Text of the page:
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eISSN: 1643-3750

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Comparison of Combination Stereotactic Body Radiotherapy Plus High-Intensity Focused Ultrasound Ablation Versus Stereotactic Body Radiotherapy Alone for Massive Hepatocellular Carcinoma

Lei Wang, Lingzhao Li, Xiaofang Wang, Di Zhao, Guoyong Shan, Xiaodong Wu, Mengli Wang, Junqi Liu, Xingya Li

(Department of Oncology, The First Affiliated Hospital of Zhengzhou University, Zhengzhou, Henan, China (mainland))

Med Sci Monit 2018; 24:8298-8305

DOI: 10.12659/MSM.910735


BACKGROUND: Thermal high-intensity focused ultrasound ablation is a non-invasive treatment of massive hepatocellular carcinomas. In stereotactic body radiotherapy, ablative radiotherapy is administered to tumors in targeted, limited doses to minimize damage to nearby tissues. We evaluated the outcomes and survival of patients receiving stereotactic body radiotherapy (singular therapy) versus those receiving combination thermal high-intensity focused ultrasound ablation plus stereotactic body radiotherapy (combination therapy).
MATERIAL AND METHODS: We compared data of 160 patients with massive hepatocellular carcinomas (12.5–18 cm) who were treated with combination therapy to those treated with singular therapy between January 2009 and February 2016.
RESULTS: Eighty-four patients were treated with single therapy while 76 were treated with combination therapy. Comparison of short-term outcomes and long-term survival between the groups revealed no significant differences in adverse events. In the combination group, the proportions of patients with complete response, partial response, stable disease, and progressive disease were 52.6%, 21.1%, 21.1%, and 5.3%, respectively; in the single therapy group, the corresponding rates were 0%, 23.8%, 50%, and 26.2%, respectively (P<0.0001). The 1-year, 3-year, and 5-year survival rates in the combination group were 33%, 20%, and 13%, respectively, while those in the single therapy group were 21%, 14%, and 1%, respectively. These data indicated no differences in complications between the groups except for a significantly higher level of skin edema in the combination group (P=0.015).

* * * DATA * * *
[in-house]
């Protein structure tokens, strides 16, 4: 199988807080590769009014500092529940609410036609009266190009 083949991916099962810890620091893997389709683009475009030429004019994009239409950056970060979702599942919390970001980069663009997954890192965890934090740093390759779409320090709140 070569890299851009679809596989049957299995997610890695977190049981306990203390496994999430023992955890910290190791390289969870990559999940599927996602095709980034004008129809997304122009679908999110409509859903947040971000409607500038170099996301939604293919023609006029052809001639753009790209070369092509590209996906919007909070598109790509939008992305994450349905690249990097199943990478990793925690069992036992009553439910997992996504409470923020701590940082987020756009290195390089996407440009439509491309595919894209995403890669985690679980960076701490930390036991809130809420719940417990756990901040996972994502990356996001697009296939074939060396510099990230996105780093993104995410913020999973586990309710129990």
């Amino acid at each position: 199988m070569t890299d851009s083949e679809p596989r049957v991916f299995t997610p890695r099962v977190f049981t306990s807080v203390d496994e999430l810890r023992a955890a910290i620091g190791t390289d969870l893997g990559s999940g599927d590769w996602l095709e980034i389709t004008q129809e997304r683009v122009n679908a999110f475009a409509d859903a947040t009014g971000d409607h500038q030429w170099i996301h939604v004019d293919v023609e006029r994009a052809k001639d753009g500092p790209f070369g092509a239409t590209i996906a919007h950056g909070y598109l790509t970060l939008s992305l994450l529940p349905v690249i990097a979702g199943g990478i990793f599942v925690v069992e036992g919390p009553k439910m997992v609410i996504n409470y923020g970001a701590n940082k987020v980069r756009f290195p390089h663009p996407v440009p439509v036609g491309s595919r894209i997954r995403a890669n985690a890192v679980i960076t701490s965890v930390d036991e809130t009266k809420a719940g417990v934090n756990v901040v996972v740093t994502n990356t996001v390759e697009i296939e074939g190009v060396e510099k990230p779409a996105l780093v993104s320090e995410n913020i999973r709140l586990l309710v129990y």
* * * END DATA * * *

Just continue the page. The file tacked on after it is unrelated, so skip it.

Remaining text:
CONCLUSIONS: Combination therapy is more effective than single therapy for the treatment of massive hepatocellular carcinomas, although rates of most complications appear to be similar.

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